Take care of your mental health
First, take care of your immediate safety. But when you are sure of your safety, don’t forget to keep taking care of your mental health too. Hurricanes can trigger extreme stress, grief, and possibly even PTSD. Our online therapy resource, Telehealth, provides easy access for post-9/11 Veterans and military family members to schedule free sessions. Learn more about Telehealth and how to schedule a session here!
Talk to your kids about your disaster preparedness plan
You may know the plan backward and forwards, but do your kids? It’s important to keep your whole family informed on the nuances of preparing for a hurricane during a pandemic! If you aren’t sure how there are plenty of resources online to make disaster preparedness fun and easy to learn. Check out 5 Resources To Help Prepare Your Kids For An Emergency, here!
Know your post-hurricane plan
If you find yourself in need of help after a disaster or emergency, we urge you to contact Endeavors! When you contact us, we are able to create a recovery plan and execute it quickly by referring you to the right resources in your community. Whether you need construction and repair or health services, Endeavors wants to help you find your footing after a disaster. Overall, we want to provide a strong connection between people in crisis and organizations and businesses willing and ready to meet their needs.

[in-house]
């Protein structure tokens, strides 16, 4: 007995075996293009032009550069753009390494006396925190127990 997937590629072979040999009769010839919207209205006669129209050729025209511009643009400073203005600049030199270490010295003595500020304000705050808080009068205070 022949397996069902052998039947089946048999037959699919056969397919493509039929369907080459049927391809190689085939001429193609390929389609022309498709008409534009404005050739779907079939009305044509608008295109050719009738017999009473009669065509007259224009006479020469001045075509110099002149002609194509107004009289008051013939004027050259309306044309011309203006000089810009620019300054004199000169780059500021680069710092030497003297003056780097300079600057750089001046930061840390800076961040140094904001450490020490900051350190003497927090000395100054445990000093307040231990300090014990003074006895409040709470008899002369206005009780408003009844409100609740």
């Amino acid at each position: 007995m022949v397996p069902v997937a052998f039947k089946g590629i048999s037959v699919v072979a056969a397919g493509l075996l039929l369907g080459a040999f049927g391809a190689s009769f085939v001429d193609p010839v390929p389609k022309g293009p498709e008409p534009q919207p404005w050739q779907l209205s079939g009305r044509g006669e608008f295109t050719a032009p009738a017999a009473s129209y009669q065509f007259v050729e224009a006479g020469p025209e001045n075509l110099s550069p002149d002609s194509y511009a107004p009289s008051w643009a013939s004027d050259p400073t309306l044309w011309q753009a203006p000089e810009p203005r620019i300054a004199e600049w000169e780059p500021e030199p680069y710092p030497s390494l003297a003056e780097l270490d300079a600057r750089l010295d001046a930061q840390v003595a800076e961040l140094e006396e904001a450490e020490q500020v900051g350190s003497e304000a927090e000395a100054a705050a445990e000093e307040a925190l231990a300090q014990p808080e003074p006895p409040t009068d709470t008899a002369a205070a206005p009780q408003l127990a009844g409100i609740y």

What is Disaster Case Management?
Disaster Case Management is a service that assists people who have suffered as a result of an emergency situation. Those in need of assistance will be assigned a caseworker who will get to work finding resources for you and your family.
“My day consists of trying to find help for my clients,” explained Disaster Case Manager, Annie Derry (BA, LCCA). Because each client is different in their needs, Annie ends up acting as a sort of detective— making phone calls, hunting down grants, and digging up community services that might help the people she serves.
No matter how big or small your needs are, Endeavors will do its best to connect you with a case manager to help you get back on your feet.
Think you don’t qualify? Disaster Case Management covers more than you may think! Click here to learn more about the Endeavors® Disaster Case Management program and how it can help you.
If you or a loved one are in need of disaster assistance, we would love to connect with you. We are passionate about serving vulnerable people in crisis, improving their quality of life in innovative, personal ways. Click here to connect with someone from our team and learn more about the many ways Endeavors® can help!
Endeavors is a longstanding national non-profit that provides an array of programs and services in support of children, families, Veterans, and those struggling with mental illness and other disabilities. Endeavors serves vulnerable people in crisis through innovative personalized services. For more information, please visit www.endeavors.org.